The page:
Open letter to the People's Park Community Advisory Board:
Just wanted to share these statistics to balance out the slanted portrayal of crime central being in the Southside Neighborhood. If one considers population, Southside is not the most dangerous neighborhood in Berkeley. West Berkeley, in fact, is where the alarming crime statistics are if Berkeley should be putting resources into neighborhoods by crime statistics.
This of course does not lessen the seriousness of the issue of crime nor our will to deal with it as a community in every neighborhood. I believe there could be a lot of common ground in working toward this goal. Which is why I am so concerned about foolhardy plans that I believe will increase rather than decrease crime in our neighborhoods. Denying people basic needs will undoubtedly increase tensions and suffering. I am convinced that places of quiet to commune with nature is one of these basic needs for us to keep our humanity.
There are however steps for People's Park that we can agree upon that will make our community safer. Here are some suggestions:
1. Encourage more public events in the Park. (The advisory board already suggested art shows and classes, book swaps, Tai Chi, wheelchair basketball, movies as well as concerts.)
2. Lessen Crime by providing for the needs of the less fortunate. (Set up regular counseling services, create a freestore (to replace the box) to distribute dry free clothes, create housing, treatment, and employment opportunities, etc.)
3. Beautify and enhance the Park and the gardens by expanding community participation. (Join the Garden Club. This is the way to successfully make changes in this park. User development is what this Park is uniquely landmarked for and must be respected)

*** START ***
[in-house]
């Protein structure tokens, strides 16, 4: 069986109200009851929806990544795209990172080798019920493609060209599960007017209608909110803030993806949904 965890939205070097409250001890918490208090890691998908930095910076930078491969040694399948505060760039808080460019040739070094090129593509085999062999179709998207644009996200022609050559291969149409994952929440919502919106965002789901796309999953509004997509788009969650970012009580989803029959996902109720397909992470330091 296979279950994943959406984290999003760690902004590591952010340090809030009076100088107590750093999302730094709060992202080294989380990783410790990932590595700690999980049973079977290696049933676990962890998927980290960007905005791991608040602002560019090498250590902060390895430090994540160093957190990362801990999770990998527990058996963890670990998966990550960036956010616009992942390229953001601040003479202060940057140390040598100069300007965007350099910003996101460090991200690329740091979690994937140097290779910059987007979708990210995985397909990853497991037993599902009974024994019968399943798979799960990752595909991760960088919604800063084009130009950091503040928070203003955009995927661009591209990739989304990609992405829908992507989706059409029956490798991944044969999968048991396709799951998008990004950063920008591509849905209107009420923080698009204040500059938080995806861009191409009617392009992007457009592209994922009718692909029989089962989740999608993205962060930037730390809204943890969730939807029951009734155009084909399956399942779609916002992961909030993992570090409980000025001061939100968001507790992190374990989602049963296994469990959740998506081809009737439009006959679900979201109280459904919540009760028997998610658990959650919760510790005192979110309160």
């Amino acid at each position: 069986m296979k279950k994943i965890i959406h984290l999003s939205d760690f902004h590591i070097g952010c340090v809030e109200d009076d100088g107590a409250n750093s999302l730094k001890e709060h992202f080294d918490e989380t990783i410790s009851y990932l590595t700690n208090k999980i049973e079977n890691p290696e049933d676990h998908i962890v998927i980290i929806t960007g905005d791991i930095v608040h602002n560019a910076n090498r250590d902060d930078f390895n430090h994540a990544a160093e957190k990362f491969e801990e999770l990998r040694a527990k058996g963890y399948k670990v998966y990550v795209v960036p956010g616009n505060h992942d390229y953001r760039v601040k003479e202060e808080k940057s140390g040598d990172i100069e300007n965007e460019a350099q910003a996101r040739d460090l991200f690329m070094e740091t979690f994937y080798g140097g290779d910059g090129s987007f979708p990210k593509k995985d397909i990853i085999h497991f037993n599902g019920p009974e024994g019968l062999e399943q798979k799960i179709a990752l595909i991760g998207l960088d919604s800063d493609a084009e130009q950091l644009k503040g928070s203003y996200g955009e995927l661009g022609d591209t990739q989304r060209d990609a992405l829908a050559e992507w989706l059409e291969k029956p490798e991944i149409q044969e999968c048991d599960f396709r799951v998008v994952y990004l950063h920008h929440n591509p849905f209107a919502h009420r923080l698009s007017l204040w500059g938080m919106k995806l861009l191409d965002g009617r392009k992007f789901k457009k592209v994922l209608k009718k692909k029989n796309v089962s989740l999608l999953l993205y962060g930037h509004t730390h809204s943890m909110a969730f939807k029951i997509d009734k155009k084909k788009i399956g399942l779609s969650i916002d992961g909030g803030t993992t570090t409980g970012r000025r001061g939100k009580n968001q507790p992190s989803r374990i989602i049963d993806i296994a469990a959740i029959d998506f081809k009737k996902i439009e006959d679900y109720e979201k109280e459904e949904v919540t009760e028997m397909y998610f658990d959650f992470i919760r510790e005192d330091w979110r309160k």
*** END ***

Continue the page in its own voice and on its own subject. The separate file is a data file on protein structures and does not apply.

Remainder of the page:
4. Create more public dialogue for increasing understanding and achieving common goals. (We need forums and processes where the different elements of our community can meet and find solutions). We could also institute a guides program like downtown Berkeley used to help people feel more comfortable.
5. Increase community presence by encouraging groups to use the Park more. (A yoga group came to the Park last week. Hold meetings there, celebrations, picnics, anything that brings out groups of people to help dispel fears of and actual dangers in the park. Use it.)
This is an important moment. It relies on you understanding the delicacy of the situation. We can find improvements that we could all agree upon. Or you could plunge the Park into another crisis of protest and bad feeling. Seems to me we could all spend our time in better ways. It is not change in and of itself that we resist. It is change that has not involved the many people who hold the Park dear. It is change that discounts the remarkable history and victory that People's Park still clings to. A History of People, not institutions, hired contractors, or hierarchies, but People who work together and create something, not for money, but out of care and dreams and love. It is too precious to sell out for some people's false fears. We won't.
Suggesting bulldozing the landscaped mounds to prevent crime is like suggesting that all houses should have transparent walls to prevent domestic violence, or getting rid of buildings all together to keep lines of sight open. Maybe it would lower crime statistics for awhile but of course it is absurd, we need buildings like we need parks and natural refuges. To really prevent crimes requires dealing with the real causes of crime. Not attacking fruit trees.
I hope you will be wise and advise well. Changes in People's Park must be done with careful process to maintain the delicate peace we have enjoyed for 10 years now. See you at your meeting on Monday December 4th, 7pm at 2362 Bancroft (below Dana).